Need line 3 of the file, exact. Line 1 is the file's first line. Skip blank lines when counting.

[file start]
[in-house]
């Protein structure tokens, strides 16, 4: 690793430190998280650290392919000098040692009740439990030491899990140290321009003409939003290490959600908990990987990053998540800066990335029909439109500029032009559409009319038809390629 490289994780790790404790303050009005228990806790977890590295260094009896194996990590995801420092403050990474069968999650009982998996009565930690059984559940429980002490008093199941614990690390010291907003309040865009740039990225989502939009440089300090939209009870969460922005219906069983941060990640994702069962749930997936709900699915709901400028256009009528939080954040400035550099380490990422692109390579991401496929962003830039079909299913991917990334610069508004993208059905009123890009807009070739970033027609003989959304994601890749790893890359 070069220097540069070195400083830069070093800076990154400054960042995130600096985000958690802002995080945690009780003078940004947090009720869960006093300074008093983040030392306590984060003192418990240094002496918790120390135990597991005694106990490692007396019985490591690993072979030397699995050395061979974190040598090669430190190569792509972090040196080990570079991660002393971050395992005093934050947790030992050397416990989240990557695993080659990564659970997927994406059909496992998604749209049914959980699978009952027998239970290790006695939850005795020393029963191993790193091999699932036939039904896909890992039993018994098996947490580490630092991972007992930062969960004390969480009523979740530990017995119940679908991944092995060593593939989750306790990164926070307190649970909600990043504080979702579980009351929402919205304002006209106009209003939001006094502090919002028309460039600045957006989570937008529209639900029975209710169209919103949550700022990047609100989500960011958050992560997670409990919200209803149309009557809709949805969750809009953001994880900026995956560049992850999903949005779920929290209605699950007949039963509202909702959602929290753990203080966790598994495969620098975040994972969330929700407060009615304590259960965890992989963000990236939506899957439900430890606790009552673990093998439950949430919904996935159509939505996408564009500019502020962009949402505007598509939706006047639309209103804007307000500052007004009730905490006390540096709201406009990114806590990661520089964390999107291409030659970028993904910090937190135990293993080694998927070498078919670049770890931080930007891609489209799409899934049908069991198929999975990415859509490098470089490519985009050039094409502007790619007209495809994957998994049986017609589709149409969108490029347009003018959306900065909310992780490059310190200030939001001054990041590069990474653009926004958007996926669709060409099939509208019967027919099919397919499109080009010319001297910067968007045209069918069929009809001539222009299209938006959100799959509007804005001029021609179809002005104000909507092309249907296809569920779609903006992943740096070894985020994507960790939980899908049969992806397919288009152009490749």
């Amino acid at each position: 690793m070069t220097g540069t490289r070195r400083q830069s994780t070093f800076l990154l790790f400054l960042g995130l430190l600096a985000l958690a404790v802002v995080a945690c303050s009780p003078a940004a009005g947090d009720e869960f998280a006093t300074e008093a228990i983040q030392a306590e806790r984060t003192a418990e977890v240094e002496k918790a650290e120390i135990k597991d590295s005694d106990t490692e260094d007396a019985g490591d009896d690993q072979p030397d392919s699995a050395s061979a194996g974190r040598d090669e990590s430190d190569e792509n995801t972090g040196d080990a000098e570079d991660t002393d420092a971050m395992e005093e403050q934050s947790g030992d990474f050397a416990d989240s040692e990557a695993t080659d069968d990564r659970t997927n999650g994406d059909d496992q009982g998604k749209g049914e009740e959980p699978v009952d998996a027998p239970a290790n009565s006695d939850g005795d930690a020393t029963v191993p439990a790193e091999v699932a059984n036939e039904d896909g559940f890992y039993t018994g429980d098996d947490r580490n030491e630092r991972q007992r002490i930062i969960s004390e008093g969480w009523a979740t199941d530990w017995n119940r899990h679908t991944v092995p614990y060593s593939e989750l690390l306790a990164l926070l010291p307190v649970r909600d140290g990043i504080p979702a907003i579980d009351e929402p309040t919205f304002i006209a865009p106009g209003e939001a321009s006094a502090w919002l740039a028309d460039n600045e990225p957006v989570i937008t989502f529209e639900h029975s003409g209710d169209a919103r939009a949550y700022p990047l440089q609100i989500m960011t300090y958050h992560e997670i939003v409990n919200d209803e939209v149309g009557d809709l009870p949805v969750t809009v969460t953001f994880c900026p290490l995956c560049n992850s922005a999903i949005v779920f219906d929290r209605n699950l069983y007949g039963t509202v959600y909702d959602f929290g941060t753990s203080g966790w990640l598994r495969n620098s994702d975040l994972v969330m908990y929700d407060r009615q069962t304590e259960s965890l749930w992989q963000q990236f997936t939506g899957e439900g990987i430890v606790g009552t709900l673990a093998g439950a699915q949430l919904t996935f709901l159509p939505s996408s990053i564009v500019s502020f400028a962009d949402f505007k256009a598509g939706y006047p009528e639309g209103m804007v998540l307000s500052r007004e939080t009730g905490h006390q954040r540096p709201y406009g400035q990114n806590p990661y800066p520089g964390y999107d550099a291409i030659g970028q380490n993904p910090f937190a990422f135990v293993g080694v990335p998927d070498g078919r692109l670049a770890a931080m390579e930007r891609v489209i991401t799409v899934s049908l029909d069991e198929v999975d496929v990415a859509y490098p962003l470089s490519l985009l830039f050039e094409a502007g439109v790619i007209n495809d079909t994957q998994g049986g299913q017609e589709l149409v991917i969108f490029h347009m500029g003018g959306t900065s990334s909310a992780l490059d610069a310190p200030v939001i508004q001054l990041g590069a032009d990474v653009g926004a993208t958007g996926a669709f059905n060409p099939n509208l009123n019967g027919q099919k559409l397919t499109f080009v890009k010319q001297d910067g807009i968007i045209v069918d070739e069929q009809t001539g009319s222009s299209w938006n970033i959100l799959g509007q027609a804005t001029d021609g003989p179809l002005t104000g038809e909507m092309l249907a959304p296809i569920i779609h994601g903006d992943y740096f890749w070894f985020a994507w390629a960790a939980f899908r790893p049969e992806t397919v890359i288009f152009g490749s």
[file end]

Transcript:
């Amino acid at each position: 690793m070069t220097g540069t490289r070195r400083q830069s994780t070093f800076l990154l790790f400054l960042g995130l430190l600096a985000l958690a404790v802002v995080a945690c303050s009780p003078a940004a009005g947090d009720e869960f998280a006093t300074e008093a228990i983040q030392a306590e806790r984060t003192a418990e977890v240094e002496k918790a650290e120390i135990k597991d590295s005694d106990t490692e260094d007396a019985g490591d009896d690993q072979p030397d392919s699995a050395s061979a194996g974190r040598d090669e990590s430190d190569e792509n995801t972090g040196d080990a000098e570079d991660t002393d420092a971050m395992e005093e403050q934050s947790g030992d990474f050397a416990d989240s040692e990557a695993t080659d069968d990564r659970t997927n999650g994406d059909d496992q009982g998604k749209g049914e009740e959980p699978v009952d998996a027998p239970a290790n009565s006695d939850g005795d930690a020393t029963v191993p439990a790193e091999v699932a059984n036939e039904d896909g559940f890992y039993t018994g429980d098996d947490r580490n030491e630092r991972q007992r002490i930062i969960s004390e008093g969480w009523a979740t199941d530990w017995n119940r899990h679908t991944v092995p614990y060593s593939e989750l690390l306790a990164l926070l010291p307190v649970r909600d140290g990043i504080p979702a907003i579980d009351e929402p309040t919205f304002i006209a865009p106009g209003e939001a321009s006094a502090w919002l740039a028309d460039n600045e990225p957006v989570i937008t989502f529209e639900h029975s003409g209710d169209a919103r939009a949550y700022p990047l440089q609100i989500m960011t300090y958050h992560e997670i939003v409990n919200d209803e939209v149309g009557d809709l009870p949805v969750t809009v969460t953001f994880c900026p290490l995956c560049n992850s922005a999903i949005v779920f219906d929290r209605n699950l069983y007949g039963t509202v959600y909702d959602f929290g941060t753990s203080g966790w990640l598994r495969n620098s994702d975040l994972v969330m908990y929700d407060r009615q069962t304590e259960s965890l749930w992989q963000q990236f997936t939506g899957e439900g990987i430890v606790g009552t709900l673990a093998g439950a699915q949430l919904t996935f709901l159509p939505s996408s990053i564009v500019s502020f400028a962009d949402f505007k256009a598509g939706y006047p009528e639309g209103m804007v998540l307000s500052r007004e939080t009730g905490h006390q954040r540096p709201y406009g400035q990114n806590p990661y800066p520089g964390y999107d550099a291409i030659g970028q380490n993904p910090f937190a990422f135990v293993g080694v990335p998927d070498g078919r692109l670049a770890a931080m390579e930007r891609v489209i991401t799409v899934s049908l029909d069991e198929v999975d496929v990415a859509y490098p962003l470089s490519l985009l830039f050039e094409a502007g439109v790619i007209n495809d079909t994957q998994g049986g299913q017609e589709l149409v991917i969108f490029h347009m500029g003018g959306t900065s990334s909310a992780l490059d610069a310190p200030v939001i508004q001054l990041g590069a032009d990474v653009g926004a993208t958007g996926a669709f059905n060409p099939n509208l009123n019967g027919q099919k559409l397919t499109f080009v890009k010319q001297d910067g807009i968007i045209v069918d070739e069929q009809t001539g009319s222009s299209w938006n970033i959100l799959g509007q027609a804005t001029d021609g003989p179809l002005t104000g038809e909507m092309l249907a959304p296809i569920i779609h994601g903006d992943y740096f890749w070894f985020a994507w390629a960790a939980f899908r790893p049969e992806t397919v890359i288009f152009g490749s």